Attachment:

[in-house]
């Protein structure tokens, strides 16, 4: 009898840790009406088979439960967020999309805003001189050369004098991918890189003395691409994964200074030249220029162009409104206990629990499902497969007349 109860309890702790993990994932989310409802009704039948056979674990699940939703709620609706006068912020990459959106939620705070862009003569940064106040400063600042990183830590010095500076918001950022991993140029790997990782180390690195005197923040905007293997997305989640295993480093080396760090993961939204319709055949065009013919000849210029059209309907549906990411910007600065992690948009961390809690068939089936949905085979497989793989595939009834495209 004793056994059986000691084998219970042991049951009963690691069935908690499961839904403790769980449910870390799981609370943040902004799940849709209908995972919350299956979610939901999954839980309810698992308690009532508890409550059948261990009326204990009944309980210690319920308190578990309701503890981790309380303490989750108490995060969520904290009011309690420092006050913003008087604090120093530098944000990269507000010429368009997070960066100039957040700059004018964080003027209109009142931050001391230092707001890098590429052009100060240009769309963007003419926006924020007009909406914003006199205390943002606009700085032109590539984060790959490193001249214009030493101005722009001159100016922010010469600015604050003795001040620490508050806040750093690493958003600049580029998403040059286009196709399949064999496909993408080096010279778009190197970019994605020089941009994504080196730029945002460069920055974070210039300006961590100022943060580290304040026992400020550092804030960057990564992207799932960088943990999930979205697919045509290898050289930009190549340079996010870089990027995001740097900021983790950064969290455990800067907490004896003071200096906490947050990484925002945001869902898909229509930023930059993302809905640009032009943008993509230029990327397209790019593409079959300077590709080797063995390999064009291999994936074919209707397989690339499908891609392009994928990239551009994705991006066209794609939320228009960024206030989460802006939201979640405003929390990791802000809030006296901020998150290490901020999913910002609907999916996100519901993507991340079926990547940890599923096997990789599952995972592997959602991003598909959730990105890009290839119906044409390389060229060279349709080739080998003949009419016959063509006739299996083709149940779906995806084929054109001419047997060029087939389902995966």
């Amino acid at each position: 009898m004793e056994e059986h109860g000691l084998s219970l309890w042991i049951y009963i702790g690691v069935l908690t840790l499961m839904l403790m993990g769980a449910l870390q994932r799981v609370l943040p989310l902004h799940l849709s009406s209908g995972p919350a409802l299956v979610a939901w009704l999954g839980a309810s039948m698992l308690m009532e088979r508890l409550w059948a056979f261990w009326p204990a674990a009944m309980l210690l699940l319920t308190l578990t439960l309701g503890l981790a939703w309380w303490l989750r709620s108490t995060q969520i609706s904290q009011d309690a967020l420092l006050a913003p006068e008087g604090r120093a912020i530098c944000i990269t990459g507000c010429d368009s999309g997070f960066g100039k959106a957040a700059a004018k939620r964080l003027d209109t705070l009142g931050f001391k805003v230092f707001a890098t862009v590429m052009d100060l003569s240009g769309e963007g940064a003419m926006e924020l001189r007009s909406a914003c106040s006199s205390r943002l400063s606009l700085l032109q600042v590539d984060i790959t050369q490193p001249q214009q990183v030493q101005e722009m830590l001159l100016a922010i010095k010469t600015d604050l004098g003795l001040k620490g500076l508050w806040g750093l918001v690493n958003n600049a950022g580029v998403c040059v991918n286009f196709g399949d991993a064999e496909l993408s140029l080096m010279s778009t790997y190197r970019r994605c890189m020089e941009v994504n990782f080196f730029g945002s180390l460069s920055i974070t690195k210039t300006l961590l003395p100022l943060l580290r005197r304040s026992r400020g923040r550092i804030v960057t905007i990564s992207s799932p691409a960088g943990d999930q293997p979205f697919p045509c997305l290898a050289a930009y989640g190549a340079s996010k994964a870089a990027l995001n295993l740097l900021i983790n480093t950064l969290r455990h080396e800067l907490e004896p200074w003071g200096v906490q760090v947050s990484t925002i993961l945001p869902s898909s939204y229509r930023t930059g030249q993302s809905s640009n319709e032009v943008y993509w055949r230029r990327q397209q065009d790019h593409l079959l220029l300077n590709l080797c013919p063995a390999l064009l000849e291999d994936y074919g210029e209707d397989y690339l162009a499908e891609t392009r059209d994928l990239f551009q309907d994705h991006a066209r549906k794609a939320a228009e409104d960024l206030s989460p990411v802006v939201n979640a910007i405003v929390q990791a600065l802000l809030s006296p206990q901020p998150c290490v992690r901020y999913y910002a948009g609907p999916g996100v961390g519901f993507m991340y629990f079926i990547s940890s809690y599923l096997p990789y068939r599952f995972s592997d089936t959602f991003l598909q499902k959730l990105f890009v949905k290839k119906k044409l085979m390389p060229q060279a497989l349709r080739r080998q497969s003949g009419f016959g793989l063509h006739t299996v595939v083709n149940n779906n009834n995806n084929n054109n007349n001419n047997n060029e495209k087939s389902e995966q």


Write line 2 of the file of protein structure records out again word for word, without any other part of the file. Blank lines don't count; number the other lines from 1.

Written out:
């Protein structure tokens, strides 16, 4: 009898840790009406088979439960967020999309805003001189050369004098991918890189003395691409994964200074030249220029162009409104206990629990499902497969007349 109860309890702790993990994932989310409802009704039948056979674990699940939703709620609706006068912020990459959106939620705070862009003569940064106040400063600042990183830590010095500076918001950022991993140029790997990782180390690195005197923040905007293997997305989640295993480093080396760090993961939204319709055949065009013919000849210029059209309907549906990411910007600065992690948009961390809690068939089936949905085979497989793989595939009834495209 004793056994059986000691084998219970042991049951009963690691069935908690499961839904403790769980449910870390799981609370943040902004799940849709209908995972919350299956979610939901999954839980309810698992308690009532508890409550059948261990009326204990009944309980210690319920308190578990309701503890981790309380303490989750108490995060969520904290009011309690420092006050913003008087604090120093530098944000990269507000010429368009997070960066100039957040700059004018964080003027209109009142931050001391230092707001890098590429052009100060240009769309963007003419926006924020007009909406914003006199205390943002606009700085032109590539984060790959490193001249214009030493101005722009001159100016922010010469600015604050003795001040620490508050806040750093690493958003600049580029998403040059286009196709399949064999496909993408080096010279778009190197970019994605020089941009994504080196730029945002460069920055974070210039300006961590100022943060580290304040026992400020550092804030960057990564992207799932960088943990999930979205697919045509290898050289930009190549340079996010870089990027995001740097900021983790950064969290455990800067907490004896003071200096906490947050990484925002945001869902898909229509930023930059993302809905640009032009943008993509230029990327397209790019593409079959300077590709080797063995390999064009291999994936074919209707397989690339499908891609392009994928990239551009994705991006066209794609939320228009960024206030989460802006939201979640405003929390990791802000809030006296901020998150290490901020999913910002609907999916996100519901993507991340079926990547940890599923096997990789599952995972592997959602991003598909959730990105890009290839119906044409390389060229060279349709080739080998003949009419016959063509006739299996083709149940779906995806084929054109001419047997060029087939389902995966």